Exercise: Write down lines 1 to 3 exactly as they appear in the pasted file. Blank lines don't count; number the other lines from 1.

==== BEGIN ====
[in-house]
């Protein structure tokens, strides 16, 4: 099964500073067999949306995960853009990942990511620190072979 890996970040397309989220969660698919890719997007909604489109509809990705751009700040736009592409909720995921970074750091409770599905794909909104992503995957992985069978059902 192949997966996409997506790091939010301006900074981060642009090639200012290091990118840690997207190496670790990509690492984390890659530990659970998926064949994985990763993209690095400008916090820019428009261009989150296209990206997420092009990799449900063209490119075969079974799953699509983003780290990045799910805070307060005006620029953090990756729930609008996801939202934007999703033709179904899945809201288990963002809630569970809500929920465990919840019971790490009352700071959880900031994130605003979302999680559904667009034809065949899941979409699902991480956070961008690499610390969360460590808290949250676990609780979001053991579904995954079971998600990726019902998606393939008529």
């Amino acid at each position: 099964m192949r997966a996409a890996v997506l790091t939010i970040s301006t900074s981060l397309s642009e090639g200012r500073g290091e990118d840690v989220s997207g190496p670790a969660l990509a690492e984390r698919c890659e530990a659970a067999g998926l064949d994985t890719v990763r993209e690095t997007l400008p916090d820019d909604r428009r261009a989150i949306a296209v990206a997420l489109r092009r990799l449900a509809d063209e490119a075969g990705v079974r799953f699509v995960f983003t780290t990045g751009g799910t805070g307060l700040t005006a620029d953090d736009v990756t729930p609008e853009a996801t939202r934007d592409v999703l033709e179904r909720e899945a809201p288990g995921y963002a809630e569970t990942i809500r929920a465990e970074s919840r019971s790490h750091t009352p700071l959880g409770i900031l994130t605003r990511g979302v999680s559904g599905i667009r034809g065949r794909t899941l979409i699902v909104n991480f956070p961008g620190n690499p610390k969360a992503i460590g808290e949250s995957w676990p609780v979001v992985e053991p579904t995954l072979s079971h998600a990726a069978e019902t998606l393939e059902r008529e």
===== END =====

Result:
[in-house]
């Protein structure tokens, strides 16, 4: 099964500073067999949306995960853009990942990511620190072979 890996970040397309989220969660698919890719997007909604489109509809990705751009700040736009592409909720995921970074750091409770599905794909909104992503995957992985069978059902 192949997966996409997506790091939010301006900074981060642009090639200012290091990118840690997207190496670790990509690492984390890659530990659970998926064949994985990763993209690095400008916090820019428009261009989150296209990206997420092009990799449900063209490119075969079974799953699509983003780290990045799910805070307060005006620029953090990756729930609008996801939202934007999703033709179904899945809201288990963002809630569970809500929920465990919840019971790490009352700071959880900031994130605003979302999680559904667009034809065949899941979409699902991480956070961008690499610390969360460590808290949250676990609780979001053991579904995954079971998600990726019902998606393939008529």
């Amino acid at each position: 099964m192949r997966a996409a890996v997506l790091t939010i970040s301006t900074s981060l397309s642009e090639g200012r500073g290091e990118d840690v989220s997207g190496p670790a969660l990509a690492e984390r698919c890659e530990a659970a067999g998926l064949d994985t890719v990763r993209e690095t997007l400008p916090d820019d909604r428009r261009a989150i949306a296209v990206a997420l489109r092009r990799l449900a509809d063209e490119a075969g990705v079974r799953f699509v995960f983003t780290t990045g751009g799910t805070g307060l700040t005006a620029d953090d736009v990756t729930p609008e853009a996801t939202r934007d592409v999703l033709e179904r909720e899945a809201p288990g995921y963002a809630e569970t990942i809500r929920a465990e970074s919840r019971s790490h750091t009352p700071l959880g409770i900031l994130t605003r990511g979302v999680s559904g599905i667009r034809g065949r794909t899941l979409i699902v909104n991480f956070p961008g620190n690499p610390k969360a992503i460590g808290e949250s995957w676990p609780v979001v992985e053991p579904t995954l072979s079971h998600a990726a069978e019902t998606l393939e059902r008529e």